Until Shiloh Comes

By Chuck Missler (From his Book "The Creator Beyond Time and Space")

In the 49th chapter of the book of Genesis there is another specific prophecy regarding the time of the Messiah's coming. In verse one we read of the last blessing that Jacob bestowed to his sons.

"And Jacob called his sons and said, 'Gather together, that I may tell you what shall befall you in the last days'" Genesis 49:1 (NKJ)

When he had gathered them together he began to prophesy over each of them. When he got to his son Judah, he gave a prophecy concerning the Messiah:

"The scepter shall not depart from Judah, nor a lawgiver from between his feet, until Shiloh comes; and to him shall be the obedience of the people." Genesis 49:10 (NKJ)

This strange prophecy has a few words that need to be defined in order to be fully understood. The word "scepter" has been understood by the Rabbis to mean the "tribal staff" or "tribal identity" of the twelve tribes of Israel. This "tribal identity" was linked, in the minds of the Jews, to their right to apply and enforce Mosaic law upon the people, including the right to adjudicate capital cases and administer capital punishment, or jus gladii (The jus gladii is a legal term which refers to the legal authority to adjudicate capital cases and impose capital punishment.)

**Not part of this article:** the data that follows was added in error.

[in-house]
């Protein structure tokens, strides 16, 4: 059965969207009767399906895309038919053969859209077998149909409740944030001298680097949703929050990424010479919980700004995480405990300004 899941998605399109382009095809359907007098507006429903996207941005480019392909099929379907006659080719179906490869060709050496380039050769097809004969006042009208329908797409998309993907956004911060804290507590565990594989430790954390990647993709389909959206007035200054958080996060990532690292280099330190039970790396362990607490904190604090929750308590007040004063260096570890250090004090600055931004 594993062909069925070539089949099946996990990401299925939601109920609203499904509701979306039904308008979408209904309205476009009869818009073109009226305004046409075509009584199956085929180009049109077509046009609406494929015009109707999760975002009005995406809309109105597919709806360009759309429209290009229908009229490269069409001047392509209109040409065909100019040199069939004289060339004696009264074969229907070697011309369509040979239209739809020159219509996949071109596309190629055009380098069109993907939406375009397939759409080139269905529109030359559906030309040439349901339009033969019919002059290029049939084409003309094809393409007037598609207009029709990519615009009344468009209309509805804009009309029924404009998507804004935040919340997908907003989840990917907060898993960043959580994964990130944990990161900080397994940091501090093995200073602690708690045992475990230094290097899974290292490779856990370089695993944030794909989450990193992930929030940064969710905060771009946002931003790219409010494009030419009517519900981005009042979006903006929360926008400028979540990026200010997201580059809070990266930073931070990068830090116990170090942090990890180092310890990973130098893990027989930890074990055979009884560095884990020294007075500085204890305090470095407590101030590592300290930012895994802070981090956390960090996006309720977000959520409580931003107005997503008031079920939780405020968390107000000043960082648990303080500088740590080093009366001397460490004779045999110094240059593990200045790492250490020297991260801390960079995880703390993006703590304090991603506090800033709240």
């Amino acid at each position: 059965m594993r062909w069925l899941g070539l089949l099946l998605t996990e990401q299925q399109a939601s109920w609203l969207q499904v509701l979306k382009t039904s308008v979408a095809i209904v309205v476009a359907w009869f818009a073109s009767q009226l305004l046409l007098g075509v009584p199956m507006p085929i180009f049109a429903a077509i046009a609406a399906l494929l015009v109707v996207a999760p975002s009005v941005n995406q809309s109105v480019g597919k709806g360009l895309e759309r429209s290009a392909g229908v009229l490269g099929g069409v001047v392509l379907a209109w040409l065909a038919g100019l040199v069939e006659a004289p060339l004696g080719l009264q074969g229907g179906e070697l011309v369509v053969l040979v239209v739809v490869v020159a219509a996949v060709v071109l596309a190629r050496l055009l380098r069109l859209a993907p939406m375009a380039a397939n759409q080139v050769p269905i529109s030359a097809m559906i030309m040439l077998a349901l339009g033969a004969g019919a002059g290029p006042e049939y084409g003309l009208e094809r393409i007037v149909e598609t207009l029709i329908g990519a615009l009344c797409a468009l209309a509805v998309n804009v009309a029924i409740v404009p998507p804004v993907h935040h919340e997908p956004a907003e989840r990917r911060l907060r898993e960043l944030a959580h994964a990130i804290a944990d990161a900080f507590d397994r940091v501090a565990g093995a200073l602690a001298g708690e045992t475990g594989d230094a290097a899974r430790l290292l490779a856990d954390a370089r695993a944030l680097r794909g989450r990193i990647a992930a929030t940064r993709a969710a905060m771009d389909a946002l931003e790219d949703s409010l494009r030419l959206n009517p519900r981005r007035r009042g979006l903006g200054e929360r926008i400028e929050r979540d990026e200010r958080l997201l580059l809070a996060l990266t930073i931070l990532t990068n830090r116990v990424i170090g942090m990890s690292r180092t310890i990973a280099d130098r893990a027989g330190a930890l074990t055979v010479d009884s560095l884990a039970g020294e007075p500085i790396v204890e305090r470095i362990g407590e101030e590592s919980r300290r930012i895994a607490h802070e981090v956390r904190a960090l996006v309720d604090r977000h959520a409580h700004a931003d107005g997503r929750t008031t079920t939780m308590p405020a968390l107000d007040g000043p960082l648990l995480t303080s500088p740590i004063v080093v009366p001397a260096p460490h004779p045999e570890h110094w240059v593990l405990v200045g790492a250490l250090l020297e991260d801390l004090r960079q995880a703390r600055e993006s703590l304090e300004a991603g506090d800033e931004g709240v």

Secondly, it is well documented that the word "Shiloh" has been understood for millennia to be an idiom for the Messiah.

Therefore, according to this prophecy, the tribal identity or scepter of the tribe of Judah would not cease until the Messiah came. Judah was not only the name of the son of Jacob, but it was also the name of the southern kingdom of the divided nation of Israel.

With these definitions in place we can restate the prophecy as follows:

"The [National identity of Judah, which includes the right to enforce Mosaic law, including the right to administer capital punishment upon the people, as called for in the Torah] shall not depart from [the southern kingdom (Judah) ], nor a lawgiver from between his feet, until Shiloh [the Messiah] comes; and to him shall be the obedience of the people."

This prophecy gives specific indicators regarding the time of the coming of the Messiah! The prophecy declares that he would come before the right to impose Jewish law (which includes capital punishment) is restricted and before the national identity of Judah is removed!

During the 70-year Babylonian captivity, from 606-537 B.C., the southern kingdom of Israel, Judah, had lost it's national sovereignty, but retained it's tribal staff or national identity.2 It is very significant that in the book of Ezra we read that during the 70-year Babylonian captivity the Jews still retained their own lawgivers or judges.3 The Jews maintained their identity and judicial authority over their own people even during 70 years of slavery. The scepter had not been lost during the Babylonian captivity.